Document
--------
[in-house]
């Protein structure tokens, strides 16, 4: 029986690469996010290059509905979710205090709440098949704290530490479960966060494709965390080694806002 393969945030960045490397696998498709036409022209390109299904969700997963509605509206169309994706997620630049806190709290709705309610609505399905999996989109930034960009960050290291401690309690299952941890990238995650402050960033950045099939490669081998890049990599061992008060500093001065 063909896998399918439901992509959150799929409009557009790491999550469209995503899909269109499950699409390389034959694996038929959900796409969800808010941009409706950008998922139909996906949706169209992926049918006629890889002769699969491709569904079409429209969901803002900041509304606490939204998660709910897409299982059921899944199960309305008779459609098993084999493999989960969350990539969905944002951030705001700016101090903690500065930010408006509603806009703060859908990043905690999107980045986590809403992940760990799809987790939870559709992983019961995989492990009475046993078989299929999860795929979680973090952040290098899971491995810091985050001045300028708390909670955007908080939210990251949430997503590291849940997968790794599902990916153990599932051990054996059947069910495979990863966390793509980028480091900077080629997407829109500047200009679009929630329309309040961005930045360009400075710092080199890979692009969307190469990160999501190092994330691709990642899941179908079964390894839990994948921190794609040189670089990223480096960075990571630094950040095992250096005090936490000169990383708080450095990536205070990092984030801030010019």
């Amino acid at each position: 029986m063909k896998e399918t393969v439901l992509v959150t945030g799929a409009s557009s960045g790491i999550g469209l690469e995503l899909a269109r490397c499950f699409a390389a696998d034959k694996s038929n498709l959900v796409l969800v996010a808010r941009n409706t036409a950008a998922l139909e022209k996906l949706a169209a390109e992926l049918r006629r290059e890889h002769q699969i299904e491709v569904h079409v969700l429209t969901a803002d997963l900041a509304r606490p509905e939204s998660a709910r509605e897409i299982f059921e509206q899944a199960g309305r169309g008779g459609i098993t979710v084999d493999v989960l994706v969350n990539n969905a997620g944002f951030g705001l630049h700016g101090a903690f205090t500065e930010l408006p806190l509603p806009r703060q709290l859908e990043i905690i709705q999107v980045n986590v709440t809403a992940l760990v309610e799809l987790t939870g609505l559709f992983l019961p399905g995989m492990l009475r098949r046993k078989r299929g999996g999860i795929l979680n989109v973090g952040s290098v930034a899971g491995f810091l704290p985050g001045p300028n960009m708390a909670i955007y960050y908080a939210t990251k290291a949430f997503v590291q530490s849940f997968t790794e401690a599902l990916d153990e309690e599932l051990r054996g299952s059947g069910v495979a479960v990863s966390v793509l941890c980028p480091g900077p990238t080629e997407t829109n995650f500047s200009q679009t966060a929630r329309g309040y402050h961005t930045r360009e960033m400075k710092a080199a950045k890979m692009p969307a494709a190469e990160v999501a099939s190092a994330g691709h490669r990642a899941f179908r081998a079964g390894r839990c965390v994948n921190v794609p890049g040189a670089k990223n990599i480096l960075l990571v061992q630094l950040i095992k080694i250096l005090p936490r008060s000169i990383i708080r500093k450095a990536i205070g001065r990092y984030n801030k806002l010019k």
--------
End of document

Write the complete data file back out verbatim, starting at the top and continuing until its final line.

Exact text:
[in-house]
């Protein structure tokens, strides 16, 4: 029986690469996010290059509905979710205090709440098949704290530490479960966060494709965390080694806002 393969945030960045490397696998498709036409022209390109299904969700997963509605509206169309994706997620630049806190709290709705309610609505399905999996989109930034960009960050290291401690309690299952941890990238995650402050960033950045099939490669081998890049990599061992008060500093001065 063909896998399918439901992509959150799929409009557009790491999550469209995503899909269109499950699409390389034959694996038929959900796409969800808010941009409706950008998922139909996906949706169209992926049918006629890889002769699969491709569904079409429209969901803002900041509304606490939204998660709910897409299982059921899944199960309305008779459609098993084999493999989960969350990539969905944002951030705001700016101090903690500065930010408006509603806009703060859908990043905690999107980045986590809403992940760990799809987790939870559709992983019961995989492990009475046993078989299929999860795929979680973090952040290098899971491995810091985050001045300028708390909670955007908080939210990251949430997503590291849940997968790794599902990916153990599932051990054996059947069910495979990863966390793509980028480091900077080629997407829109500047200009679009929630329309309040961005930045360009400075710092080199890979692009969307190469990160999501190092994330691709990642899941179908079964390894839990994948921190794609040189670089990223480096960075990571630094950040095992250096005090936490000169990383708080450095990536205070990092984030801030010019």
């Amino acid at each position: 029986m063909k896998e399918t393969v439901l992509v959150t945030g799929a409009s557009s960045g790491i999550g469209l690469e995503l899909a269109r490397c499950f699409a390389a696998d034959k694996s038929n498709l959900v796409l969800v996010a808010r941009n409706t036409a950008a998922l139909e022209k996906l949706a169209a390109e992926l049918r006629r290059e890889h002769q699969i299904e491709v569904h079409v969700l429209t969901a803002d997963l900041a509304r606490p509905e939204s998660a709910r509605e897409i299982f059921e509206q899944a199960g309305r169309g008779g459609i098993t979710v084999d493999v989960l994706v969350n990539n969905a997620g944002f951030g705001l630049h700016g101090a903690f205090t500065e930010l408006p806190l509603p806009r703060q709290l859908e990043i905690i709705q999107v980045n986590v709440t809403a992940l760990v309610e799809l987790t939870g609505l559709f992983l019961p399905g995989m492990l009475r098949r046993k078989r299929g999996g999860i795929l979680n989109v973090g952040s290098v930034a899971g491995f810091l704290p985050g001045p300028n960009m708390a909670i955007y960050y908080a939210t990251k290291a949430f997503v590291q530490s849940f997968t790794e401690a599902l990916d153990e309690e599932l051990r054996g299952s059947g069910v495979a479960v990863s966390v793509l941890c980028p480091g900077p990238t080629e997407t829109n995650f500047s200009q679009t966060a929630r329309g309040y402050h961005t930045r360009e960033m400075k710092a080199a950045k890979m692009p969307a494709a190469e990160v999501a099939s190092a994330g691709h490669r990642a899941f179908r081998a079964g390894r839990c965390v994948n921190v794609p890049g040189a670089k990223n990599i480096l960075l990571v061992q630094l950040i095992k080694i250096l005090p936490r008060s000169i990383i708080r500093k450095a990536i205070g001065r990092y984030n801030k806002l010019k």